MOX : An illustrated guide to freelance translation by Alejandro Moreno-Ramos et al.
Reviewed by Françoise Herrmann

Publisher: Vita Brevis
Publication date: 2011
ISBN 978-1-4709-8272-0
Price: 19.95 Euros + shipping
Available at: Mox's Blog

Mox's world
Mox is to Alejandro Moreno-Ramos what Charlie Brown may have been to Charles Schulz: an alter-ego of sorts. Mox is a pin-figure freelance translator, who tells it all from the freelance translation world in a comic strip of his very own (at Mox's Blog). He has a pet turtle (Mina). His girlfriend's name is Lena. He works for Pam, the evil PM (Project Manager), communicates with Calvo (a senior translator, who went to the dark side and charges hectic fees), caretaker of a cat named Orange. Bill is Mox's corporate client (at a multinational company). Other characters include El Padrino (a world-wide avenger of translators, who preys on those who pay late), and Mephistopheles, President of AnTA (the Anti-Translators Association) is the genius behind the evil forces of machine translation! Add to this familiar cast of freelance translation archetypes: Crados, your favorite TM program, Lamebook and Chirper, and you have entered Mox's world, or could it be your own?

Mox and 13 freelancer voices
This anthology also contains contributions from some of the familiar voices of translation. Moreno-Ramos mentions that he picked his 13 favorite translation blogs, and that each author surprised him with a response. Thus, Mox's guide also contains articles written by Sarah H. Dillon, Alex Eames, Céline Graciet, Judy Sommer, Laurent Laget, Benny Lewis, Kevin Lossner, Corinne McKar, Pablo Muñez, Rose Newell, Jill R. Sommer, Ramón Somoza and Steve Vitek.

Saying the impossible
Cartoon characters can say what you would probably never dare to utter -- at least not at the peril of your job or in an unaltered state of consciousness! Five centuries ago Jean de la Fontaine probably experienced some similar pressures when he animated his fables with a bestiary cast of characters. (Remember Le corbeau et le renard - The fox and the crow?) Likewise with Mox, it is the whole cast of characters who bespeak the impossible, repository of the realities of economic oppression, of gripes and complaints and witness to power struggles:

"Either the day needs to be 36 hours, I need to live 170 years, or I am charging way too little?" (p.104)
Mox wants to raise his rates. Pam the evil PM responds:
"Have his last 3 translations reviewed by 5 different proofreaders. That will calm him down."(p.70)
A poster session before the Evil Agency Association reads:
"In the translation industry, there are great experienced translators, who are willing to establish solid partnerships with agencies. It is critical to learn how to detect them in order to avoid them." (p.72)
At the car repair shop Mox says:
"- I'm interested in your repair services, but I must be sure of your quality, so you must take a short repair test.
- What?
- Don't worry, it's a short test. It'll only take you two or three hours!
- @#$%." (p.106)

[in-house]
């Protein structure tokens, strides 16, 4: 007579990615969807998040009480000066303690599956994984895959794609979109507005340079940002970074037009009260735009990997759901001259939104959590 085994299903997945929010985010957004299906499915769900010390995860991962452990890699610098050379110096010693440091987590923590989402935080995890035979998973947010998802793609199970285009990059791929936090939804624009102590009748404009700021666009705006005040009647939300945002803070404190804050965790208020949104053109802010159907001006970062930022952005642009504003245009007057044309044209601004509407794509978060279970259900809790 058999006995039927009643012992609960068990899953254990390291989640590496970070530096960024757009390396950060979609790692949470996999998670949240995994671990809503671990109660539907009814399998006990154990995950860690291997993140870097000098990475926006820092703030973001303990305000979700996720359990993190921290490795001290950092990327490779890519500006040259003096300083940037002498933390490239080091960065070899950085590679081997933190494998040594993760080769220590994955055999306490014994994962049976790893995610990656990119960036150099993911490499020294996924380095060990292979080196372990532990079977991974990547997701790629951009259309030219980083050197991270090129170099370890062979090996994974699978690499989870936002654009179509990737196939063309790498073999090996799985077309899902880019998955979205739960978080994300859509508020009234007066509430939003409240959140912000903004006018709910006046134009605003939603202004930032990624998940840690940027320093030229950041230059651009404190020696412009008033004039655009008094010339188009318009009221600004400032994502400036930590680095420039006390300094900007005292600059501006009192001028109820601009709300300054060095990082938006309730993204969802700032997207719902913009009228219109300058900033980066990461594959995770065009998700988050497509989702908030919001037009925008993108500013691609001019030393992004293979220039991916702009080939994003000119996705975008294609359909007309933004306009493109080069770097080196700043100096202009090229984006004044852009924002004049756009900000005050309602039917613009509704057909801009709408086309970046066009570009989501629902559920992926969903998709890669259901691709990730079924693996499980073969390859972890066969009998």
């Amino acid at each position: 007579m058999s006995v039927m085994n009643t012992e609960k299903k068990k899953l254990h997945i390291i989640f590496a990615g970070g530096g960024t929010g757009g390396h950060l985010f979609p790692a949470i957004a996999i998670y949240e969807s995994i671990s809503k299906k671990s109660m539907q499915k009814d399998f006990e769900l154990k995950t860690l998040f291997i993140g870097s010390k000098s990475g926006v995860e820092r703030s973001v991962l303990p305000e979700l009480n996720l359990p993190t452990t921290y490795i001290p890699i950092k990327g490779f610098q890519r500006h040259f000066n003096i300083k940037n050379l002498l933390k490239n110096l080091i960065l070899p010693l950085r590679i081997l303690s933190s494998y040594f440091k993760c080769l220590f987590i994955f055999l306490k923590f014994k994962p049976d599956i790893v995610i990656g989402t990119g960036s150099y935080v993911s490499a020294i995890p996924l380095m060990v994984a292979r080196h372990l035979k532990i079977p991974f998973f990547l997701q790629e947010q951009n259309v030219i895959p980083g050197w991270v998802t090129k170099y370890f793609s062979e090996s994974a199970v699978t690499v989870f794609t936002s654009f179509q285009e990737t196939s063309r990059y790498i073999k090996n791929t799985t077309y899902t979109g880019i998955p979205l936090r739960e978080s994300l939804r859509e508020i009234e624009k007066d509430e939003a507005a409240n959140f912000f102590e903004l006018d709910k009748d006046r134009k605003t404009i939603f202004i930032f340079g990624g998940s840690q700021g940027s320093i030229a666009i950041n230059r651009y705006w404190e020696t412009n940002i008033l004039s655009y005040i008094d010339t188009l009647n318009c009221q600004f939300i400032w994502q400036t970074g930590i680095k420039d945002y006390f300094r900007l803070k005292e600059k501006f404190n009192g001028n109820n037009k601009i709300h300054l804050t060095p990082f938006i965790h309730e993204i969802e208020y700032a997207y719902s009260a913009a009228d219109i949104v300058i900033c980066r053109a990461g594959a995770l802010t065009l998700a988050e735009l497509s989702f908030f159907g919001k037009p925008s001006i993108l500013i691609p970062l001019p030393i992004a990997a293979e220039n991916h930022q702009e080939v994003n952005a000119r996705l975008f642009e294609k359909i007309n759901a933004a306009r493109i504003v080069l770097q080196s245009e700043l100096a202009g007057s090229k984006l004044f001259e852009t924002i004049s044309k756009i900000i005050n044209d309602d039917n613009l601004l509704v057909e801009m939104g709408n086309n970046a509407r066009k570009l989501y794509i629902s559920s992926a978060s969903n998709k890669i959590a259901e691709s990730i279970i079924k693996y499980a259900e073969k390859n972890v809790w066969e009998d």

And when negotiating project rates:
"With this new Scheme we'll apply the following:
30% volume discount,
20% Spring discount,
20% weekday discount,
15% bad weather discount,
and 10% random discount [...]"
to which Mina the pet Turtle responds:
"- Mox, don't jump!" (p.69)

Making Mox your own
Mox's blog invites all translators to share their experience and to send scripts, which Moreno-Ramos may then draw into a comic strip. Mox inviting you to make Mox your own, is a great way to elicit all that you ever wanted to know about freelance translation and never dared to ask in a non threatening way! Once removed, and undercover of Mox, you are free to safely say it all, or even to imagine it as you will, anonymously or with credit.
Among the many appropriated voices, there is for example that of Bill, the corporate client, in ever greater need of client-education:

"- Dear Client, In the target language each noun has a gender so I'll have to adapt the text.
- I don't understand.
- We're talking about words, not people. Nouns have a grammatical gender, not a natural gender.
- I get it now. Please stop all that stuff right now. We have a strict non-discriminatory policy. All our words must be genderless." (p.75)
There are the intimate voices of freelancers:
"- Honey. I can't find my work uniform. Have you seen it?
- It's in the second drawer and please stop referring to your pajamas as a work uniform. It just makes me jealous." (p.101)
Even the voices of the circles of translator hell:
"This is the sixth and last circle of hell, reserved for the most abject translators, those who committed the most abominable sin: using Google translate! Their punishment matches the gravity of the offense. They must correct the garbage produced by Google translate for eternity." (p. 88)
And, of course, there is also appropriation of the voices of pets, Mina the turtle and Orange the cat:
" - Hi Mox!
- You came back home! I thought I would never see you again!
- I realized that you couldn't survive without me. If I didn't force you to feed me, you'd work yourself to death." (p. 95)

An endearing creature of freelancing habits
Whether it is Mox's sensitivity to language (he is willing to get beaten up by a thug for pointing out that there is a spelling mistake on the thug's tattoo); his deep sighs of resignation when asked for the nth time why he does not get a real job; the strip next to Jill Sommer's article on Pets as co-workers (p.49) where Mox informs us that he is bringing up Mina (the turtle) bilingual (and that she is equally disobedient in both languages), or knowing that when Mox goes to heaven, he will translate God's memos, Mox is a creature of familiar habits. He will brighten your day and make you smile. Mox is charming. Enjoy!